Many of us, me included, enjoy timely visits to various fast food joints. Maybe we do not take pride in it, but they are our saviors when we are in need e.g when you have been studying for twelve consecutive hours and do not have the energy to cook proper dinner, or when you are feeling the munchies after a night on the town, it does the job. A recent visit to a well-known burger place at Mårtenstorget got me thinking about that time Japan ran out of french fries and what it says about the world we live in today.
Earlier this year Japan suffered an acute shortage of fries in its fast food restaurants when a US labor dispute halted the supply of potatoes. As a consequence, only small size orders, if any, of fries were allowed resulting in hugely disappointed Japanese consumers and expected losses of $210 million with a 10 % decrease in sales for McDonald’s in Japan.
But, how does one relate the shortage of fries in Japan to students in Lund and our everyday life on the other side of the globe? On the one hand, this is a clear example of the growing global interdependency of today. No man, country nor economy is an island; the cooperative competitive environment of the global market is a contradicted reality in which we have to find our place. The competitive part on the other hand, is where we students enter the equation. Allow me to put an existential question out there; why are we really studying? To broaden our minds? To get a well-paid job? To fulfill our interests? To enjoy the well-known student life of Lund? Probably a mix of all these things but in today’s world it is even more important for individuals to move forward, to differentiate ourselves, and gaining comparative advantage.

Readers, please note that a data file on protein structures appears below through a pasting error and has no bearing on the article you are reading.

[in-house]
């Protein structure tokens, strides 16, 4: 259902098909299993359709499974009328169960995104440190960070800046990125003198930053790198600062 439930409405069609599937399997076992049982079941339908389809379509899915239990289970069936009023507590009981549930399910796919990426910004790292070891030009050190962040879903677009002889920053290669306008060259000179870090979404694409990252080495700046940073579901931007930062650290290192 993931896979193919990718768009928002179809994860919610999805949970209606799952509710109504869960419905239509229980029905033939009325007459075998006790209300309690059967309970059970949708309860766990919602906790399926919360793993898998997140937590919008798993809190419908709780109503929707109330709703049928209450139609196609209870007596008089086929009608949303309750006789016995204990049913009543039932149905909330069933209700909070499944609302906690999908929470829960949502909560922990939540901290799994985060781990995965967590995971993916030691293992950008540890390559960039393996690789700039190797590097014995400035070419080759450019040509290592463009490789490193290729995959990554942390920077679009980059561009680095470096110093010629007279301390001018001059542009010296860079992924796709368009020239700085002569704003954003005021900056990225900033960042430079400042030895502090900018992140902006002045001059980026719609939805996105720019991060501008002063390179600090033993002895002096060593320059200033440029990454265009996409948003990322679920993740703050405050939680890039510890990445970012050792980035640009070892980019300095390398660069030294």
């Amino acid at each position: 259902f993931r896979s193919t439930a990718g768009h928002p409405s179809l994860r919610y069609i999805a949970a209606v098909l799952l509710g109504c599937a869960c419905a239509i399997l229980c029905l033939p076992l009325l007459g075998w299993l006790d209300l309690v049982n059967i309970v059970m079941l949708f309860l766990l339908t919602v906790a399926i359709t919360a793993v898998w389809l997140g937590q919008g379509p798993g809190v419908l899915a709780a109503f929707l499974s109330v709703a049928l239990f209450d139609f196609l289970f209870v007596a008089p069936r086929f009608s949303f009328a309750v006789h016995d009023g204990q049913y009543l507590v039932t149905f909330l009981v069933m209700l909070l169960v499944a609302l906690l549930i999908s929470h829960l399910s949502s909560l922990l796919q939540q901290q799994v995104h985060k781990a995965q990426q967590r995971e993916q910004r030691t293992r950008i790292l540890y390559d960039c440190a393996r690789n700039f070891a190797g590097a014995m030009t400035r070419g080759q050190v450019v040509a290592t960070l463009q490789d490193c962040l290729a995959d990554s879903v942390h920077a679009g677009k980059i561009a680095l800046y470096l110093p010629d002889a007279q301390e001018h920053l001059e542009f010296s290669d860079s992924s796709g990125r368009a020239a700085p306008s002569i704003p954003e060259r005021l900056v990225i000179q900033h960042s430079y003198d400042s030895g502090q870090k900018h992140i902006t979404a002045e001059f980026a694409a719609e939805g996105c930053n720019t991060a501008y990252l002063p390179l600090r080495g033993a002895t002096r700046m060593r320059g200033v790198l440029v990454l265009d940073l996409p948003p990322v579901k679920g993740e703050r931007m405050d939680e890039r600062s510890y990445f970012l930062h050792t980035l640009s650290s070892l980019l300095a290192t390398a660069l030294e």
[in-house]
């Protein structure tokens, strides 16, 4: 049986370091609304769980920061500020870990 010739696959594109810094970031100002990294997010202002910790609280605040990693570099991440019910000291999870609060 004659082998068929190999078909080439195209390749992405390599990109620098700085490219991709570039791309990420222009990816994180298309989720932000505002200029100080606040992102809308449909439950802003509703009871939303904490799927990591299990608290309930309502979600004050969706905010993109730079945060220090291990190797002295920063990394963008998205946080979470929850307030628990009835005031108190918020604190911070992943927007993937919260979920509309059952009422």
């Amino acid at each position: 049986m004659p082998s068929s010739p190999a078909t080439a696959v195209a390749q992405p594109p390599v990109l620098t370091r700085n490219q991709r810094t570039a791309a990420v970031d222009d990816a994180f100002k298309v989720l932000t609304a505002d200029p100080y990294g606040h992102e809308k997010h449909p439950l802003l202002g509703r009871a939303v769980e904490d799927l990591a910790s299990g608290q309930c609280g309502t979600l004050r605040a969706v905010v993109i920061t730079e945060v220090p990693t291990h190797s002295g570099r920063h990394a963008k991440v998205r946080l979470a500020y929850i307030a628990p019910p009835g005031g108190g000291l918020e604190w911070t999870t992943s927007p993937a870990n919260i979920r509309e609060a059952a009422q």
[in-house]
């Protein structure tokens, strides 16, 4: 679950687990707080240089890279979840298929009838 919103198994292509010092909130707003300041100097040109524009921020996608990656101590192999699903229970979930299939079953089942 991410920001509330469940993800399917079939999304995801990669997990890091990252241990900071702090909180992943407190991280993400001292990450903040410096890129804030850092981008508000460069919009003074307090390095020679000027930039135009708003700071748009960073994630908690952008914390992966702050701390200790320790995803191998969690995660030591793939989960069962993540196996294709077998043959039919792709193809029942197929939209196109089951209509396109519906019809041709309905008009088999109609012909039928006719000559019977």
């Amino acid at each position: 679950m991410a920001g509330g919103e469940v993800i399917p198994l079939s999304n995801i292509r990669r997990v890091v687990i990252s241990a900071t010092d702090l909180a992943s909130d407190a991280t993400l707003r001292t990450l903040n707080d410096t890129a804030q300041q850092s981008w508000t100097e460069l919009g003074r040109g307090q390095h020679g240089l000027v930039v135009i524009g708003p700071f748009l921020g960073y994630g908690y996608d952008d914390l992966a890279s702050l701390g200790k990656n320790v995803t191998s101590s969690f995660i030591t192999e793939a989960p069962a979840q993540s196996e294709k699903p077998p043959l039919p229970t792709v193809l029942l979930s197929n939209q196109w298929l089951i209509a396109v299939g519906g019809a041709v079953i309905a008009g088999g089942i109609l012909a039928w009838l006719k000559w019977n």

As the world becomes increasingly digital and smaller, more things and services become tradable; x-rays are analyzed on the other side of the globe, a university degree can be earned over the internet, fries are shipped across oceans. Experiencing a McDonaldization (the concept of a globally standardized society) of the world we need to move forward and away from what is generic and not settle with being standard. Fries, in all its glory, we cannot eat it every day. When facing a larger, more competitive market in an interchangeable world where jobs and tasks are up for grabs for those who are able to do them more efficiently, unique knowledge and creativity becomes more valuable.
Just as we should not take an order of french fries for granted, we should not expect our surroundings to remain constant or assume our place in it. Our society constantly changes and we have to adapt and improve with it. A university degree is a first step (especially from Lund, a world top 100 university) and separates us from the 93 % of the world’s population who do not have a degree in higher education.
So the next time you are enjoying fries do not forget to appreciate the interconnectedness of the world today and your ability to place a large size order of fries.